Before the start of each month, the Food & Civil Supplies department of AP announces the total quantity of grains allocated to an FPS based on the total number of beneficiaries registered at the FPS. Without portability, the total quantity of grains sold in a month at the FPS will be no more than quantity allocated as only registered beneficiaries can procure their grains from an FPS. Hence, all instances where an FPS witnesses a larger quantity of sales than the allocated quantity, can be treated as an indication of portability usage.

For ease of representation, we define a term called Portability Index (PI) as the ratio of quantity sold (Qs) to quantity allocated (Qa). All instances where PI (i.e. Qs/Qa) is greater than 1 are an indication of portability usage. Also, the magnitude of PI is an indication of the number of beneficiaries gained or lost by the FPS vis-à-vis the number of beneficiaries allocated to it. It is important to note that PI is a conservative estimate of the true utilization of portability. This is because even at an FPS with quantity sold less than quantity allocated, the sale of grains could have been made to beneficiaries not registered to the FPS. The proxy measure does not capture such instances.

Key Findings

Extent of usage

Extent of portability usage in the state can be measured by the percentage of FPSs that witness PI > 1 in a given month. Figure 1 shows the extent of usage in each month. The trend suggests that the utilization of portability at FPSs has been significant and is observed in all the months over the period of 20 months. Also, the average % of shops that witnessed portability decreased from 51% to 43% post February 2017.

The bars in Figure 2 denote the number of districts that witnessed PI > 1 during the observation period by aggregating the quantities sold and allocated over all FPSs in each district. Except for February 2017 and April 2017, PI is greater than 1 for at least one district in each month. This suggests that beneficiaries are claiming their grain entitlements from FPSs that are not only different from their registered FPS but are also located in a different district. The same is true for usage across mandals as seen from the line graph in Figure 2 which represents % of mandals in a month with PI > 1. In line with our observation in Figure 1, we see a decrease in the average percentage of mandals (51% to 35%) and number of districts witnessing PI > 1 post February 2017.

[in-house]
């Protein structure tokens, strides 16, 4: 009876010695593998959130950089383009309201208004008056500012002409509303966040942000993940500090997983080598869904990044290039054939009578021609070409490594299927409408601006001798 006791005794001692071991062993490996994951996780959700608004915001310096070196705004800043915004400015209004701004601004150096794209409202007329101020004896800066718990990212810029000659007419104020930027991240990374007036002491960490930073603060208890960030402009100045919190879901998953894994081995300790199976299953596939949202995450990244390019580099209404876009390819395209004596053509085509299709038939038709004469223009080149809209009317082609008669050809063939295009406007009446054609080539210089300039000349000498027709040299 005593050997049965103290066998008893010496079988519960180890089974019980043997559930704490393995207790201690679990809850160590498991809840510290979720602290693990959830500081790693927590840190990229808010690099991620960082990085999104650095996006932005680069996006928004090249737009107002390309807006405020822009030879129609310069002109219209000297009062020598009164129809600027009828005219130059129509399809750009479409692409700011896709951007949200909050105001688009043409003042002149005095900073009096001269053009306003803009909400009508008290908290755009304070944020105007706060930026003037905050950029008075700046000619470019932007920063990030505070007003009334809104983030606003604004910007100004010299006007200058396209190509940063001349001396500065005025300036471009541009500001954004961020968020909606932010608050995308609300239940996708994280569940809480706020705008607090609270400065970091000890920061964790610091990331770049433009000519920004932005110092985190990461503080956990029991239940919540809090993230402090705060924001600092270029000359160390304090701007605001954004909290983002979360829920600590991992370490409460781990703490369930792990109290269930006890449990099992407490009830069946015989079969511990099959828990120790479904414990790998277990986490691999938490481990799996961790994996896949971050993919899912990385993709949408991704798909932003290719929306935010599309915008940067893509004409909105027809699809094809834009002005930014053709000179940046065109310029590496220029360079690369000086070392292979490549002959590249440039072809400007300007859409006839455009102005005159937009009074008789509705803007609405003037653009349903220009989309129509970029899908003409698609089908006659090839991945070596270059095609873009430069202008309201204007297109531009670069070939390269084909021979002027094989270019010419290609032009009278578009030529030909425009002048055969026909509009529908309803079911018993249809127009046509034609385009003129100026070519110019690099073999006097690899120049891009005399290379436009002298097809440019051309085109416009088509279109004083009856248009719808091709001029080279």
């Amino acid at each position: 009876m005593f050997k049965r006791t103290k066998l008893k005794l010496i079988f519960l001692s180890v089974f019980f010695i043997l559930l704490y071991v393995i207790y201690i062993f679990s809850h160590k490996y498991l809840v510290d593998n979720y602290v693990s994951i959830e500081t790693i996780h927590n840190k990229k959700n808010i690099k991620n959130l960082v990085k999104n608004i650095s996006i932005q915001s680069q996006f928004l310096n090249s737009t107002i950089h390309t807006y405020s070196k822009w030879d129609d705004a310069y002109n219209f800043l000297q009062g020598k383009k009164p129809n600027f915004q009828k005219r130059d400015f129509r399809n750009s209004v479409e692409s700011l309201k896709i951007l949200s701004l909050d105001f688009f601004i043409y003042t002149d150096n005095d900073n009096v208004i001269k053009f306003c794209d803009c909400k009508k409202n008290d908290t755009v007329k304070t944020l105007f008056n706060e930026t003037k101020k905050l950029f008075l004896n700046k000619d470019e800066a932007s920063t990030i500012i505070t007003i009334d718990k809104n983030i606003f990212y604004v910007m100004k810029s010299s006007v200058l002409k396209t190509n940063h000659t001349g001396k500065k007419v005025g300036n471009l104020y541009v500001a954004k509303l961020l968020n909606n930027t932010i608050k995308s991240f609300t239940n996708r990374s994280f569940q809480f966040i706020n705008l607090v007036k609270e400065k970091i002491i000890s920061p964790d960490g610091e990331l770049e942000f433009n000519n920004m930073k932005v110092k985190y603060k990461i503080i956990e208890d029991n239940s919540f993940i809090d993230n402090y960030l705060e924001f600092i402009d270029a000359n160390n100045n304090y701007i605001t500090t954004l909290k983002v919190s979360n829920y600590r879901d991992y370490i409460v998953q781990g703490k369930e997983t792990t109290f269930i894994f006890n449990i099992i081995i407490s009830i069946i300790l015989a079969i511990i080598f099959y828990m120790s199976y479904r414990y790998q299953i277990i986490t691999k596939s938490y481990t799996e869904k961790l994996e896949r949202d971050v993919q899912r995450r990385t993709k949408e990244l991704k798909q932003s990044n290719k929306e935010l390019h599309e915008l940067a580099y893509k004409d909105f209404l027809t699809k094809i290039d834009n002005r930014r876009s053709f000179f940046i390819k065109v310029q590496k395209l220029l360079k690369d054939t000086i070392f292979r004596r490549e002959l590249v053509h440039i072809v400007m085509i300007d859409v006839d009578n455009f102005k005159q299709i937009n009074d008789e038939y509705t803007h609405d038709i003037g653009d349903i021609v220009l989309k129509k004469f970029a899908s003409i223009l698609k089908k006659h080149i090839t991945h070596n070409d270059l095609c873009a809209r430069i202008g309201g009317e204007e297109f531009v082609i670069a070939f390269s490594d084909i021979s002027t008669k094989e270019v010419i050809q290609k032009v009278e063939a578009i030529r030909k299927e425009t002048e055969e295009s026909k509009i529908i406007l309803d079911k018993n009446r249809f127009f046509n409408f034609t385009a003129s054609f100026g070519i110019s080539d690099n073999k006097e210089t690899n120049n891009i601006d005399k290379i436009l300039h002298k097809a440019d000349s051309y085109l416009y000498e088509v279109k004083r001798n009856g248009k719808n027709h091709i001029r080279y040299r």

Frequency of usage

Figure 3 shows the distribution of FPSs by number of months in which they witnessed PI > 1. 96% of FPSs witnessed PI > 1 in more than 4 months. This indicates that utilization of portability is not limited to a specific region or a specific set of stores. Also, it is noteworthy that there are FPSs which witnessed PI > 1 in more than 18 of the 20 months of observation period.

Magnitude of usage

Dispersion in the magnitude of PI across FPSs in a given month can be used as a directional indicator of the number of beneficiaries that utilized portability in that month. This is because, a high value of PI for an FPS indicates more number of non-registered beneficiaries claiming their entitlement at the FPS. Similarly, a low value of PI at an FPS indicates more number of registered beneficiaries claiming their entitlements at other FPSs. The dispersion is a measure of this inter-shop migration of beneficiaries in a region. Figure 4 shows the dispersion of PI across FPSs in urban and non-urban regions respectively.

Two observations can be made from the figure. First, dispersion of PI among urban FPSs is higher than non-urban FPSs suggesting a higher utilization of portability in urban regions. Second, there is no significant change in the magnitude of portability utilization among FPSs except for March 2016 and November 2017, especially among the non-urban FPSs.

Conclusion & future scope

Trends in portability utilization indicate that a reasonable percentage of beneficiaries are using this functionality in Andhra Pradesh. However, we believe more studies focussed on three central themes are needed. First, understanding the influence of factors such as state’s FPS level grain replenishment policy, density of FPSs and incentives of FPS owners, on the utilization of portability. Such studies can be used to improve the implementation of this functionality in four states where it is being currently offered. Second, understanding the factors which lead the beneficiaries to choose a certain FPS over others. Such studies can help FPS owners improve their service offerings, thereby ensuring profitability. Third, detailed cost to benefit analysis of this functionality to help other state governments in making their decision on offering portability.